The Psalmist writes, “Put not your trust in princes, nor in the son of man, in whom there is no hope.” Instead we are called to trust in God, who gives hope to those who look to Him for help. God is not limited, He will not perish. He has created the world and all that is in it. His presence transforms, brings healing and peace. He sets the prisoner free and feeds those who are hungry. “Jehovah preserveth the sojourners; He upholdeth the fatherless and the widow.” We have heard these words recently. In last week’s lesson, James wrote, “Pure religion and undefiled before our God and Father is this, to visit the fatherless and the widows in their affliction, and to keep oneself unspotted from the world.” God calls us to be His hands and His feet and His mouth in this world—to be His presence among those who need His grace.

In our Gospel lesson, it seems as though Jesus wants to send the Syrophoenician woman off to get her help from somewhere else. But where would she go? Like the psalmist says, men who are mere mortals can’t do the work of God. She went to the only one who might help her and she wouldn’t take “That’s not my job” for an answer. When the people brought Jesus the deaf man, Jesus actively addressed the problem by reaching out to the man, directly touching him in his need and in doing so opened the man’s ears.

Mark tells us that the more Jesus ordered the people to be silent, the more loudly they proclaim God’s glory. They sang praise to God and they told everyone about the good things Jesus could do. They were so amazed and said, “He hath done all things well; he maketh even the deaf to hear, and the dumb to speak.” This brings us back to the Old Testament prophecy from Isaiah. Jesus was, even from the beginning of His ministry, fulfilling the very things that were promised of the One who would restore Israel. And we see in the story of the Syrophoenician woman that Jesus’ power was not limited to Israel. Jesus would restore all people to God. Our faith makes us part of that salvation story: first as recipients and then as God’s hands sharing His grace with others.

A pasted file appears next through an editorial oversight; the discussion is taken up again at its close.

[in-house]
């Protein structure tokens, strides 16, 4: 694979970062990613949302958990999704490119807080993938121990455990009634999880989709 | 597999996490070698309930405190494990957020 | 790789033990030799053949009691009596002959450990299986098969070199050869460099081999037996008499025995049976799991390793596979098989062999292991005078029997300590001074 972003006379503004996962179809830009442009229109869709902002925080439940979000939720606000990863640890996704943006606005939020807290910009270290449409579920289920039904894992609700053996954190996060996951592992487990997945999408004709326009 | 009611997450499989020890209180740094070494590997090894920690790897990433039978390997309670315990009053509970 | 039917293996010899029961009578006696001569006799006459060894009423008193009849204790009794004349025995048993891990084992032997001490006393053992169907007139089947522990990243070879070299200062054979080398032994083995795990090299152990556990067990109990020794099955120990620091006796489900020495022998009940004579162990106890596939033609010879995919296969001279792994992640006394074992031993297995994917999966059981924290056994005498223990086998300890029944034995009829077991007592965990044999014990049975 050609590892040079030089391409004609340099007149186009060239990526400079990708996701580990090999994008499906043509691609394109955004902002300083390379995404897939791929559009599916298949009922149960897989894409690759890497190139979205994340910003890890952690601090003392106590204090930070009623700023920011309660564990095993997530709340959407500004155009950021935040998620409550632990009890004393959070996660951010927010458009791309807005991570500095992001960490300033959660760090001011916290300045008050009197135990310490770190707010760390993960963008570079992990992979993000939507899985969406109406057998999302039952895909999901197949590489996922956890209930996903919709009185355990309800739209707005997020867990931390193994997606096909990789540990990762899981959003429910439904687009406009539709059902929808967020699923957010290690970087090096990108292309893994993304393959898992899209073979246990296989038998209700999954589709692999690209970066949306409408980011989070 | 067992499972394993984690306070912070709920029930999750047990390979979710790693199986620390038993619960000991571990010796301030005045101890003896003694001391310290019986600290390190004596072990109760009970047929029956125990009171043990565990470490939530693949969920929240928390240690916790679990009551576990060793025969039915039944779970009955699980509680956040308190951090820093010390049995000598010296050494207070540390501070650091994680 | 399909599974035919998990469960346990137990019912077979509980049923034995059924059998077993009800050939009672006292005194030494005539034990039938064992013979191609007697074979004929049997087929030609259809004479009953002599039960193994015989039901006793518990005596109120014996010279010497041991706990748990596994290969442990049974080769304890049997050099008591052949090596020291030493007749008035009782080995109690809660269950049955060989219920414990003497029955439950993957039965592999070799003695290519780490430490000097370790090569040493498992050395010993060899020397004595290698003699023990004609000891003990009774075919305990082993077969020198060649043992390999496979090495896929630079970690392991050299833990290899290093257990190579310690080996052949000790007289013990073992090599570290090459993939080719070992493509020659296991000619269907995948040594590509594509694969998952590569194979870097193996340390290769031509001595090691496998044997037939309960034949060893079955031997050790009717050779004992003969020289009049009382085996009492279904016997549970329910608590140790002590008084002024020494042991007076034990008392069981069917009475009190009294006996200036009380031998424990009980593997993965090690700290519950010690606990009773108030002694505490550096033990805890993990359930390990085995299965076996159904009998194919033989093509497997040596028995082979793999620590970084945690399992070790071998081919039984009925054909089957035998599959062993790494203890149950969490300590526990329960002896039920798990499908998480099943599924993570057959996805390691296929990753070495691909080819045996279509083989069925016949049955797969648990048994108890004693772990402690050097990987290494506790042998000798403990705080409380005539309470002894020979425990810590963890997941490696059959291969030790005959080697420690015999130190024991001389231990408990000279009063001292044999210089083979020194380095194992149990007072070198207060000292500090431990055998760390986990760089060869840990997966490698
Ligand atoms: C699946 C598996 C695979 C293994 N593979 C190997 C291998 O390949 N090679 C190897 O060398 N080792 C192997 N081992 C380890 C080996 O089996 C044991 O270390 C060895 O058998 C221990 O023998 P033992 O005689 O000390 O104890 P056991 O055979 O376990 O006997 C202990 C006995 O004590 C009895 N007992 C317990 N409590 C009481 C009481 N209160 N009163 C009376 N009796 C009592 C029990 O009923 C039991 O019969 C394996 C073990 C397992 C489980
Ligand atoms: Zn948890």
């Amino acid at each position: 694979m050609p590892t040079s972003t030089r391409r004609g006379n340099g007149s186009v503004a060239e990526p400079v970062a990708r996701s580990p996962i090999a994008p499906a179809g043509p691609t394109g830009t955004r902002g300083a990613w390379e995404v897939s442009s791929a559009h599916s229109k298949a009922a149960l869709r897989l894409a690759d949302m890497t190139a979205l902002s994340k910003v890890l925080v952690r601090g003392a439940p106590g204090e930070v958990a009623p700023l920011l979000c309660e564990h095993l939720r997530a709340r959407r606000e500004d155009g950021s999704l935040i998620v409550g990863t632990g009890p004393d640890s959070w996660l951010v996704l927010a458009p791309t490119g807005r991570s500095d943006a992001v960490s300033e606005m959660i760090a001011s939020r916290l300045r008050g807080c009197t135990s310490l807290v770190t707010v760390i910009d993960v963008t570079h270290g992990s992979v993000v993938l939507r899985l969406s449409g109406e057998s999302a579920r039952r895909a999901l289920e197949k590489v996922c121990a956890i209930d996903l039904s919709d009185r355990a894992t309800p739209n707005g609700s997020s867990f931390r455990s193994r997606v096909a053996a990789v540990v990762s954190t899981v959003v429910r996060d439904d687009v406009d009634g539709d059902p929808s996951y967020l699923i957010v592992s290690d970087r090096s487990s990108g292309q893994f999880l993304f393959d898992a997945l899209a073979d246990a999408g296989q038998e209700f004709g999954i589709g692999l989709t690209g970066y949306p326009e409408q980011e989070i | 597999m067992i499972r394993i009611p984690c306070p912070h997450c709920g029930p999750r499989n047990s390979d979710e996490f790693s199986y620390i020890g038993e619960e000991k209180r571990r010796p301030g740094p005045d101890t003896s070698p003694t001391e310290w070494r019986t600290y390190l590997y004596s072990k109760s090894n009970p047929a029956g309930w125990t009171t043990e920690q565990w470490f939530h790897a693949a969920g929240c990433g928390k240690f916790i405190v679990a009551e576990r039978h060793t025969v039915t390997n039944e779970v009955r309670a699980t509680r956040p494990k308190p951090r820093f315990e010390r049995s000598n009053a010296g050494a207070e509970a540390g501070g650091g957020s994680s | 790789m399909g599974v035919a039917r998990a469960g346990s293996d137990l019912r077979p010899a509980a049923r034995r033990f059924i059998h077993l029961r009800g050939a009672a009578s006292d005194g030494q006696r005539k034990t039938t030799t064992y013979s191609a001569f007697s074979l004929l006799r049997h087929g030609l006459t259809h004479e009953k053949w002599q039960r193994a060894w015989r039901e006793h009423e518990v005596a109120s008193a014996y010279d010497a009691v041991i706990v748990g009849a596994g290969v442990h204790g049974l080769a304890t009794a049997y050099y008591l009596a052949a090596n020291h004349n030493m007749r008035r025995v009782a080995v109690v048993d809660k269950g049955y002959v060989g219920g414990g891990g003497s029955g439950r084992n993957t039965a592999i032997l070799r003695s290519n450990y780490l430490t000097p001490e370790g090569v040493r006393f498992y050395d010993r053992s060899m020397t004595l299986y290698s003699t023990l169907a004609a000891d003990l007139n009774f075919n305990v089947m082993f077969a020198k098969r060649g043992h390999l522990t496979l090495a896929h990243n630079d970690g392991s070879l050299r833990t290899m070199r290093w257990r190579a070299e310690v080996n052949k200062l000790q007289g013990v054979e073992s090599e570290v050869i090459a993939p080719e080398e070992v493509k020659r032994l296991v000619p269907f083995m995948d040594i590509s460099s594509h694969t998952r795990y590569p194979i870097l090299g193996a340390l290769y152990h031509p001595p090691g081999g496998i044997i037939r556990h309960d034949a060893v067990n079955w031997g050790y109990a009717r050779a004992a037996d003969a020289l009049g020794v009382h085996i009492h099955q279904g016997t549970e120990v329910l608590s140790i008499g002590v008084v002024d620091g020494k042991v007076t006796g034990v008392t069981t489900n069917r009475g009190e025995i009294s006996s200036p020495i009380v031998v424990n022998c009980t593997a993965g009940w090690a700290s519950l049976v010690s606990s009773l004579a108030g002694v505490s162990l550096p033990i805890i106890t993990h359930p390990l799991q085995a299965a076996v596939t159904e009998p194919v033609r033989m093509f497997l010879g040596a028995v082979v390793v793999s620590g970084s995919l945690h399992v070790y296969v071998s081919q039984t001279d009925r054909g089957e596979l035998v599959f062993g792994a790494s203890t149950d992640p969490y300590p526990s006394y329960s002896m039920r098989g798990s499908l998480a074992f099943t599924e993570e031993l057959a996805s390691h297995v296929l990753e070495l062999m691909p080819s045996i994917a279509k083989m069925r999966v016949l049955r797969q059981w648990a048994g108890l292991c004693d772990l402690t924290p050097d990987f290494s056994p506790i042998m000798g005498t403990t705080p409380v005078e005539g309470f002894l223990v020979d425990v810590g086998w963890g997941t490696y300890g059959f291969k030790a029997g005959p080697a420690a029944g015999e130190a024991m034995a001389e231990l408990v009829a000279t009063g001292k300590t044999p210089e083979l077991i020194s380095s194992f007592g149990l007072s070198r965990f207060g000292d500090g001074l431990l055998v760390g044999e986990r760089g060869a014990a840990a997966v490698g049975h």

We don’t need to keep silent. Though Jesus repeatedly told the man to keep silent, his joy was so great he could not keep silent. The brief encounter with Jesus gave him the voice to speak and the ears to hear, he could not receive such a great gift without praising God. Hallelujah! Do we feel that same sort of joy? Do we receive God’s grace with such an enthusiasm that we can’t help but share it with others? Do we respond to God’s grace with the same enthusiasm? Do we receive the answers to our own prayers and rush out into the world proclaiming the wonderful things God has done? Can you imagine singing today’s Psalm as you walk down the street? Even moreso, can you imagine yourself living out that praise in very real and tangible ways, trusting that God can and does provide all we need? Is your faith a living faith that responds to God’s grace with active and joyful service?